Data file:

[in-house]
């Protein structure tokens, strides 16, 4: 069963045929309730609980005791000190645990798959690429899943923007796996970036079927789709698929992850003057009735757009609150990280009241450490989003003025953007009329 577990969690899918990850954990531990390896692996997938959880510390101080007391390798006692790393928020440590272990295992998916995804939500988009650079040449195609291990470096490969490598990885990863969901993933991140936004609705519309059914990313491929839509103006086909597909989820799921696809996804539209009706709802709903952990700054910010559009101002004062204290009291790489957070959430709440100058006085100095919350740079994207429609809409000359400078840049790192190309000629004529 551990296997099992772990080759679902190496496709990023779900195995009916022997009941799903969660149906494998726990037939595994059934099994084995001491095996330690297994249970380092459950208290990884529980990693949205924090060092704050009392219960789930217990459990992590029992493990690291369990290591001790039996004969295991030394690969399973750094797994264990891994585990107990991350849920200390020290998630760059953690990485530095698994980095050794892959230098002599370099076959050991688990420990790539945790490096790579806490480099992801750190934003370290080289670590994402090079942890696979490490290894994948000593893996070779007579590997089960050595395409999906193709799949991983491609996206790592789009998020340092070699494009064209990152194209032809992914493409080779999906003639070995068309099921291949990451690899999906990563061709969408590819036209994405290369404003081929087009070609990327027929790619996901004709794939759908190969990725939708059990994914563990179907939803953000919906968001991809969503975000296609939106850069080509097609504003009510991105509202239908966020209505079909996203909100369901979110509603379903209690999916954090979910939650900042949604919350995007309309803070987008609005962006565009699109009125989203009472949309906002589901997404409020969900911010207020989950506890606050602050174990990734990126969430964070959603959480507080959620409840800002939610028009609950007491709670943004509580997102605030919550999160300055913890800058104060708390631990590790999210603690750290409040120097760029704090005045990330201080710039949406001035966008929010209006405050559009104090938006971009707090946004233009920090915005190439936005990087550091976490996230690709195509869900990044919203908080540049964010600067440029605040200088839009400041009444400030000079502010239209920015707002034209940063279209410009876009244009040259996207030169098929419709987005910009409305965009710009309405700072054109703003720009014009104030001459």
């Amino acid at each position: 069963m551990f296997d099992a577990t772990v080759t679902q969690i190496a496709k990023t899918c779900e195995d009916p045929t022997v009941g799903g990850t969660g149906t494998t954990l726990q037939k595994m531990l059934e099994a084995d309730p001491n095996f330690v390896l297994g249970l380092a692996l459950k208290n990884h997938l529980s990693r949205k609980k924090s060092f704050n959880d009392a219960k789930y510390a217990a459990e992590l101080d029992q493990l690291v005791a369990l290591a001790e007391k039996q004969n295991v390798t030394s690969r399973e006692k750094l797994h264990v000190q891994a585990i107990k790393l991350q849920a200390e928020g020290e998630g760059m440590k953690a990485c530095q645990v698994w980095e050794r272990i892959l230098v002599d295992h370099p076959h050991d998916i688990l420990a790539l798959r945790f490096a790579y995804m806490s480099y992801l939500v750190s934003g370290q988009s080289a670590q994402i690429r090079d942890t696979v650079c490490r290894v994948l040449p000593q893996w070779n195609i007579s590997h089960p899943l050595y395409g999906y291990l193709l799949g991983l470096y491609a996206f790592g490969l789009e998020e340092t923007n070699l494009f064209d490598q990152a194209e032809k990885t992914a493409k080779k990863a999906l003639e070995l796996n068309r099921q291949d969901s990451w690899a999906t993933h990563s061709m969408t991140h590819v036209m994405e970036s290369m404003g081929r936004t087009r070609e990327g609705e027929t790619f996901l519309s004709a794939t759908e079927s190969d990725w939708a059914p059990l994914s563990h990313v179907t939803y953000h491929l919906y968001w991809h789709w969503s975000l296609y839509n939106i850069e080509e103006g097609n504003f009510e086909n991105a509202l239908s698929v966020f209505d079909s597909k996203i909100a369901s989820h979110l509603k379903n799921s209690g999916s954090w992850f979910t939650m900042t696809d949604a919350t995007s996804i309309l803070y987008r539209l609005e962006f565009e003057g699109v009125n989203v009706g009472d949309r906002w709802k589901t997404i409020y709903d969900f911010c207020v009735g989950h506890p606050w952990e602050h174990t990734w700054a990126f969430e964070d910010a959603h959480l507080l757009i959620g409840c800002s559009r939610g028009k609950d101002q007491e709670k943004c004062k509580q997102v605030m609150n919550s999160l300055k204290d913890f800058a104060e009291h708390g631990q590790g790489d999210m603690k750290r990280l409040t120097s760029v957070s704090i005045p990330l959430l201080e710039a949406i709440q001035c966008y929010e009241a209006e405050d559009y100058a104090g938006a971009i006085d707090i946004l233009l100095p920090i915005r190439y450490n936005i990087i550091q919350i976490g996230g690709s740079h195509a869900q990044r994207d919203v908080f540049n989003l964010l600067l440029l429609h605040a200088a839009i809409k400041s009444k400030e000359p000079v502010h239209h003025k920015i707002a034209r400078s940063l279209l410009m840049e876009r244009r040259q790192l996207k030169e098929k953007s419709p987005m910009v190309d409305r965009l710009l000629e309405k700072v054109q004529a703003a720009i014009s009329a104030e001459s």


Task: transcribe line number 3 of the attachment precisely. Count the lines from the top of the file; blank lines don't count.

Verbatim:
């Amino acid at each position: 069963m551990f296997d099992a577990t772990v080759t679902q969690i190496a496709k990023t899918c779900e195995d009916p045929t022997v009941g799903g990850t969660g149906t494998t954990l726990q037939k595994m531990l059934e099994a084995d309730p001491n095996f330690v390896l297994g249970l380092a692996l459950k208290n990884h997938l529980s990693r949205k609980k924090s060092f704050n959880d009392a219960k789930y510390a217990a459990e992590l101080d029992q493990l690291v005791a369990l290591a001790e007391k039996q004969n295991v390798t030394s690969r399973e006692k750094l797994h264990v000190q891994a585990i107990k790393l991350q849920a200390e928020g020290e998630g760059m440590k953690a990485c530095q645990v698994w980095e050794r272990i892959l230098v002599d295992h370099p076959h050991d998916i688990l420990a790539l798959r945790f490096a790579y995804m806490s480099y992801l939500v750190s934003g370290q988009s080289a670590q994402i690429r090079d942890t696979v650079c490490r290894v994948l040449p000593q893996w070779n195609i007579s590997h089960p899943l050595y395409g999906y291990l193709l799949g991983l470096y491609a996206f790592g490969l789009e998020e340092t923007n070699l494009f064209d490598q990152a194209e032809k990885t992914a493409k080779k990863a999906l003639e070995l796996n068309r099921q291949d969901s990451w690899a999906t993933h990563s061709m969408t991140h590819v036209m994405e970036s290369m404003g081929r936004t087009r070609e990327g609705e027929t790619f996901l519309s004709a794939t759908e079927s190969d990725w939708a059914p059990l994914s563990h990313v179907t939803y953000h491929l919906y968001w991809h789709w969503s975000l296609y839509n939106i850069e080509e103006g097609n504003f009510e086909n991105a509202l239908s698929v966020f209505d079909s597909k996203i909100a369901s989820h979110l509603k379903n799921s209690g999916s954090w992850f979910t939650m900042t696809d949604a919350t995007s996804i309309l803070y987008r539209l609005e962006f565009e003057g699109v009125n989203v009706g009472d949309r906002w709802k589901t997404i409020y709903d969900f911010c207020v009735g989950h506890p606050w952990e602050h174990t990734w700054a990126f969430e964070d910010a959603h959480l507080l757009i959620g409840c800002s559009r939610g028009k609950d101002q007491e709670k943004c004062k509580q997102v605030m609150n919550s999160l300055k204290d913890f800058a104060e009291h708390g631990q590790g790489d999210m603690k750290r990280l409040t120097s760029v957070s704090i005045p990330l959430l201080e710039a949406i709440q001035c966008y929010e009241a209006e405050d559009y100058a104090g938006a971009i006085d707090i946004l233009l100095p920090i915005r190439y450490n936005i990087i550091q919350i976490g996230g690709s740079h195509a869900q990044r994207d919203v908080f540049n989003l964010l600067l440029l429609h605040a200088a839009i809409k400041s009444k400030e000359p000079v502010h239209h003025k920015i707002a034209r400078s940063l279209l410009m840049e876009r244009r040259q790192l996207k030169e098929k953007s419709p987005m910009v190309d409305r965009l710009l000629e309405k700072v054109q004529a703003a720009i014009s009329a104030e001459s």